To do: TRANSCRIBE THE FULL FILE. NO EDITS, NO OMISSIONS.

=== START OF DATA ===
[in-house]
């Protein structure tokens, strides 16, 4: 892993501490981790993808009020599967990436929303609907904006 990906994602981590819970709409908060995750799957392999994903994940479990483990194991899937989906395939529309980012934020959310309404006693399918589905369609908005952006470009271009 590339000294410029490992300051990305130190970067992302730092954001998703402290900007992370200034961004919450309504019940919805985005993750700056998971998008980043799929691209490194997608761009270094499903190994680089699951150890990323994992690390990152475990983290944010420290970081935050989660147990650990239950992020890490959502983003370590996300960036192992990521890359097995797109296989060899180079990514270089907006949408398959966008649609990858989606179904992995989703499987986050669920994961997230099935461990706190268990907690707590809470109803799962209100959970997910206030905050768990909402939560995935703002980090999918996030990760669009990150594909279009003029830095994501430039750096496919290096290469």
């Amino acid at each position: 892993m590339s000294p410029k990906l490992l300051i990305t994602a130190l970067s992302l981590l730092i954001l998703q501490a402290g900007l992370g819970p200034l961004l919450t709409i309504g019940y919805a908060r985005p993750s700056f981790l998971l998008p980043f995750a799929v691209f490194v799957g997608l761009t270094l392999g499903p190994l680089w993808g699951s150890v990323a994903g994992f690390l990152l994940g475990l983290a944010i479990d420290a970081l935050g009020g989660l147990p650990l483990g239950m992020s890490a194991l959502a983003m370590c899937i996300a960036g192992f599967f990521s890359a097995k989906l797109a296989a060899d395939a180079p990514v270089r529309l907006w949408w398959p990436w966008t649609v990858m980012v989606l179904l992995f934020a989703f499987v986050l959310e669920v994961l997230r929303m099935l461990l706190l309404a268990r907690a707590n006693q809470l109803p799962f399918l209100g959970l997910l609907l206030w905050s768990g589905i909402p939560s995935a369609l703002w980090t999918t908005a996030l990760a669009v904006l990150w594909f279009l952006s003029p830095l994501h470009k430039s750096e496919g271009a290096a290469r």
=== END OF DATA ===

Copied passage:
[in-house]
């Protein structure tokens, strides 16, 4: 892993501490981790993808009020599967990436929303609907904006 990906994602981590819970709409908060995750799957392999994903994940479990483990194991899937989906395939529309980012934020959310309404006693399918589905369609908005952006470009271009 590339000294410029490992300051990305130190970067992302730092954001998703402290900007992370200034961004919450309504019940919805985005993750700056998971998008980043799929691209490194997608761009270094499903190994680089699951150890990323994992690390990152475990983290944010420290970081935050989660147990650990239950992020890490959502983003370590996300960036192992990521890359097995797109296989060899180079990514270089907006949408398959966008649609990858989606179904992995989703499987986050669920994961997230099935461990706190268990907690707590809470109803799962209100959970997910206030905050768990909402939560995935703002980090999918996030990760669009990150594909279009003029830095994501430039750096496919290096290469």
């Amino acid at each position: 892993m590339s000294p410029k990906l490992l300051i990305t994602a130190l970067s992302l981590l730092i954001l998703q501490a402290g900007l992370g819970p200034l961004l919450t709409i309504g019940y919805a908060r985005p993750s700056f981790l998971l998008p980043f995750a799929v691209f490194v799957g997608l761009t270094l392999g499903p190994l680089w993808g699951s150890v990323a994903g994992f690390l990152l994940g475990l983290a944010i479990d420290a970081l935050g009020g989660l147990p650990l483990g239950m992020s890490a194991l959502a983003m370590c899937i996300a960036g192992f599967f990521s890359a097995k989906l797109a296989a060899d395939a180079p990514v270089r529309l907006w949408w398959p990436w966008t649609v990858m980012v989606l179904l992995f934020a989703f499987v986050l959310e669920v994961l997230r929303m099935l461990l706190l309404a268990r907690a707590n006693q809470l109803p799962f399918l209100g959970l997910l609907l206030w905050s768990g589905i909402p939560s995935a369609l703002w980090t999918t908005a996030l990760a669009v904006l990150w594909f279009l952006s003029p830095l994501h470009k430039s750096e496919g271009a290096a290469r």